In one of my former parishes there was a very energetic ecumenical group which prided itself on the variety of spiritual experiences it could provide for its membership in any given year. When I was approached for the use of the parish church for the annual visit of a linked West African congregation from Birmingham, I asked what the link was about. The reply was that the group liked to watch Africans worship, they are much better at it than we are.
I spent a couple of years in the eighties studying Black theology in an American seminary. During that time I had had to come to terms with some uncomfortable truths about my own race, particularly around the subject of slavery. As I didn’t feel comfortable with hosting African worship as a spectator sport I phoned a friend in Birmingham who is a Black theologian, who introduced me to a further uncomfortable truth. He said that slavery was not the only aspect of our past that I had to take into account when I was thinking about the relationship between our races; there was also colonialism. As an example he cited the way in which members of a colonised people would vie for invitations to social events at the local colonial residence, taking their status by being A-listers at a white event over solidarity with their fellow dominated blacks. He said that he would be thinking in these terms about a professional African congregation which was prepared to make the two-hour journey to a white church in the stockbroker belt, but have next-to-nothing to do with the Jamaican church in their own neighbourhood.
This episode from my past came to mind when we heard on the news this week that a careless Tweet, from Member of Parliament Diane Abbott, to a colleague about how whites tended to divide black people. When the news of this Tweet broke, she was immediately disciplined, and her party machinery moved at lightning speed to mend the damage from the outrage. If Diane Abbott was in error it was in the means by which she expressed the view. The truth that whites have divided blacks is incontestable, and I have no reason to doubt that it remains a present reality. I believe the Labour Party leadership missed an opportunity here, which Ms Abbott unwittingly provided, and it has to do with our national identity, which is inseparable from our national narrative. Who we think we are depends on who we think we have been. Politicians have understandably been cautious about articulating a narrative which has been about the decline of our status as a nation for most of the last century.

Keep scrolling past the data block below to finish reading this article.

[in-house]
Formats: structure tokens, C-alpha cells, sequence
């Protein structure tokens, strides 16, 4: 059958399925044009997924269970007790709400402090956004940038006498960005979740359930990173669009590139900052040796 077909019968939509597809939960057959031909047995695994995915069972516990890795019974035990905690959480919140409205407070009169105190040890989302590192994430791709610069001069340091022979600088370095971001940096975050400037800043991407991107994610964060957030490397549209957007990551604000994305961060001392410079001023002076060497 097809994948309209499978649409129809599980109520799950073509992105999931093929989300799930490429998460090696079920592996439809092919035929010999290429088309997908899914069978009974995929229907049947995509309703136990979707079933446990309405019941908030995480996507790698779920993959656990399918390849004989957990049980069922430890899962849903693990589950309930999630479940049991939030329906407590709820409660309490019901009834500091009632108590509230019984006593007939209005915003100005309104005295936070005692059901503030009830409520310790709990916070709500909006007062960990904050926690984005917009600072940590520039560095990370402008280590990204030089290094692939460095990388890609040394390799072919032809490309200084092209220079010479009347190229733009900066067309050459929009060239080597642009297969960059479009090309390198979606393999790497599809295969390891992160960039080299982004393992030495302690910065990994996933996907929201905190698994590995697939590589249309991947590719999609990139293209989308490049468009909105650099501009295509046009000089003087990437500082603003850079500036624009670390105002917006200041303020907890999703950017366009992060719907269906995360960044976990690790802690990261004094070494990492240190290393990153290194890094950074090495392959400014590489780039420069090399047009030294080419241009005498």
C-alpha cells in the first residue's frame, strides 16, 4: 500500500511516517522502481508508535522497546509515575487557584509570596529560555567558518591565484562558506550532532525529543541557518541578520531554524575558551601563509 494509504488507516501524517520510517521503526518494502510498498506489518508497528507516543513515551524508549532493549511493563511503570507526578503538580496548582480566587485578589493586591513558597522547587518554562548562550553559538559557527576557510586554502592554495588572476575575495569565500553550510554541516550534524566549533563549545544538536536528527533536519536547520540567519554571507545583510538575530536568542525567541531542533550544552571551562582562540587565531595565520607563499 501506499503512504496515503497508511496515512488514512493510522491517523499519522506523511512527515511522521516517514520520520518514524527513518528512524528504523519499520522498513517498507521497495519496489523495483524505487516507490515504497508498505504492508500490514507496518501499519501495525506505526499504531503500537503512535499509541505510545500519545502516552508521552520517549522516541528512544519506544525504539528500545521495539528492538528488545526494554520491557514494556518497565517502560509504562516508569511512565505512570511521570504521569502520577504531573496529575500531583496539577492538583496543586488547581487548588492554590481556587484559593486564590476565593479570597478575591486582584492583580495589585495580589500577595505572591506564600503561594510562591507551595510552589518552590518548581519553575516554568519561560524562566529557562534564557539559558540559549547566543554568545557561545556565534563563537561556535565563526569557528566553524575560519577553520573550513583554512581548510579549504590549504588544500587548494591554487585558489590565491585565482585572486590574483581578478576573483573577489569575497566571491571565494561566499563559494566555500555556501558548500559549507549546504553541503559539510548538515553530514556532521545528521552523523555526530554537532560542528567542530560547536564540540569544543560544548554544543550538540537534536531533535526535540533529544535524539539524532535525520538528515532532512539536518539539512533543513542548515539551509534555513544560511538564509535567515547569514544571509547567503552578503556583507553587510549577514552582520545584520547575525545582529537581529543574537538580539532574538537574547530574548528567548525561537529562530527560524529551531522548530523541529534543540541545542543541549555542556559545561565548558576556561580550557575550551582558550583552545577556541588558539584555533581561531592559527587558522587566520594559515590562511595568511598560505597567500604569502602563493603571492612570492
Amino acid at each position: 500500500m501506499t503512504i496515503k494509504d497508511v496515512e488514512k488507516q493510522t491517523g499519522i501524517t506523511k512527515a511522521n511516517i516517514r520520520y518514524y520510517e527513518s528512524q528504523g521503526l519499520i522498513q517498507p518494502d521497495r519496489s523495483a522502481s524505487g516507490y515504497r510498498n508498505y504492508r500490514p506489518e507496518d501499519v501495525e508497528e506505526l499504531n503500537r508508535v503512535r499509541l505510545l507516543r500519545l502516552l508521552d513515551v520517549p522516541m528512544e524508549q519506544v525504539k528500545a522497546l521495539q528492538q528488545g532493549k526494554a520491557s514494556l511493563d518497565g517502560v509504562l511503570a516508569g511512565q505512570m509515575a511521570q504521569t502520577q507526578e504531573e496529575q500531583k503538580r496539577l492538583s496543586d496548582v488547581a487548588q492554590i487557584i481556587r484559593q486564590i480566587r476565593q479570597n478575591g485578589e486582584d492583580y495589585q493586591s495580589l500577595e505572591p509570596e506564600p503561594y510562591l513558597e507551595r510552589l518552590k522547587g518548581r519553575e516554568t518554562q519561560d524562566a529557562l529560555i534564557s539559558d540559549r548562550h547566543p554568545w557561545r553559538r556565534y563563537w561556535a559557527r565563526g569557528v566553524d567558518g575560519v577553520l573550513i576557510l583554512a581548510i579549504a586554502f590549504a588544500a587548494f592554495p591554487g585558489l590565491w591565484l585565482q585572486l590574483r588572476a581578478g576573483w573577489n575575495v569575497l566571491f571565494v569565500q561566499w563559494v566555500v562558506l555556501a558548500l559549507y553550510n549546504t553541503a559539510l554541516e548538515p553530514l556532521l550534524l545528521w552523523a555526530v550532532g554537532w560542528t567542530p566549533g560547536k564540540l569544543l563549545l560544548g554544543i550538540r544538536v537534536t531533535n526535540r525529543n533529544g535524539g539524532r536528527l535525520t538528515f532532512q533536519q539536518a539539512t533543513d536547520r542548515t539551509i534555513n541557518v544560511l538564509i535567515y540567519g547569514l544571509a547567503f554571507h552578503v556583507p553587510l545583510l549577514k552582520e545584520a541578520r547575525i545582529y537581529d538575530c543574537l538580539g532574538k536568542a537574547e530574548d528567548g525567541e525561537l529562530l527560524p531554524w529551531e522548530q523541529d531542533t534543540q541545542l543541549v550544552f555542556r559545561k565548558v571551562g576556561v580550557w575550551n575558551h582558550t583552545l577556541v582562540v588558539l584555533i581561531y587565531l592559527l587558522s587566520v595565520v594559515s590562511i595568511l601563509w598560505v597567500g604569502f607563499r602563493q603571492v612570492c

On the other hand, much has been made of our status as a multi-cultural nation. When the chef Jamie Oliver can tour the nation, and then produce a best-selling cookbook, full of recipes which we have inherited from the communities which have moved to these islands, then we know that multi-cultural Britain is an idea that his generation is ready to appropriate.
But there’s a catch. Almost thirty years ago I was told by my Afro-American Black Theology professor that it was not possible for a black person and a white person to have any kind of genuine relationship without agreeing a common version of history. In other words, unless the white person could appropriate the uncomfortable facts from our history about our nation’s role in slavery and colonial subjugation, then we would be blind to the key historical events which have shaped people of the African diaspora, and even why they come to call these islands home.
To begin to work on such a narrative is a big ask for politicians. It means becoming a target for tabloid ire, and having to face the anger of members of the public who cling to our colonial past and the notion of our identity being centred on imperial power. A party in the early period of Opposition has much less to lose that the Government, and this may be a way to serve the nation in a way that would bring healing and wholeness. There is a spiritual task here, about seeking the truth, even painful truth, about ourselves in order then to be able to seek harmony with our neighbours, and I include neighbours of all former-colonial races. In the absence of a story on which we can all agree, the vacuum will continue to be filled by the versions of who-we-are peddled by extreme right-wing groups, and we will still see racial violence on our streets. A shared story of how we came to be would be a substantial beginning to how we account for who we are, and what is keeping us from where we need to be as a nation.
Vicar of Evesham